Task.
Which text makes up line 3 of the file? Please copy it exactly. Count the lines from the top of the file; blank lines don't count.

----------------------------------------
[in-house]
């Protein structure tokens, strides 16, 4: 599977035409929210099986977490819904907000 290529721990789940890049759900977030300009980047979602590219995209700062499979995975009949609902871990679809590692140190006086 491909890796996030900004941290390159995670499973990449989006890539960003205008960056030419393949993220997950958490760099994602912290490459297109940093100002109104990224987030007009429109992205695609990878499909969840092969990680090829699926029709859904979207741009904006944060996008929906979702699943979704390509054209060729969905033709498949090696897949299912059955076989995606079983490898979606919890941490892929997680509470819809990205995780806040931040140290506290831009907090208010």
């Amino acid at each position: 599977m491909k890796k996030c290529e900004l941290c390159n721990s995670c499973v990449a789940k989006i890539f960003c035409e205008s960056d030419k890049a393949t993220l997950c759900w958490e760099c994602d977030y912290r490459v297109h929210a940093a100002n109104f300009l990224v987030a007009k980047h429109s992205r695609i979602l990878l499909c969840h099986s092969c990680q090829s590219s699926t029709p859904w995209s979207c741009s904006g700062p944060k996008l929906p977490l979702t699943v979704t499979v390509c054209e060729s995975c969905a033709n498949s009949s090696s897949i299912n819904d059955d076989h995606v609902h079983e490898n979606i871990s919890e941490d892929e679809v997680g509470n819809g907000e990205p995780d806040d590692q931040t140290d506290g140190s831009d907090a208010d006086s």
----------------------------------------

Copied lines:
């Amino acid at each position: 599977m491909k890796k996030c290529e900004l941290c390159n721990s995670c499973v990449a789940k989006i890539f960003c035409e205008s960056d030419k890049a393949t993220l997950c759900w958490e760099c994602d977030y912290r490459v297109h929210a940093a100002n109104f300009l990224v987030a007009k980047h429109s992205r695609i979602l990878l499909c969840h099986s092969c990680q090829s590219s699926t029709p859904w995209s979207c741009s904006g700062p944060k996008l929906p977490l979702t699943v979704t499979v390509c054209e060729s995975c969905a033709n498949s009949s090696s897949i299912n819904d059955d076989h995606v609902h079983e490898n979606i871990s919890e941490d892929e679809v997680g509470n819809g907000e990205p995780d806040d590692q931040t140290d506290g140190s831009d907090a208010d006086s």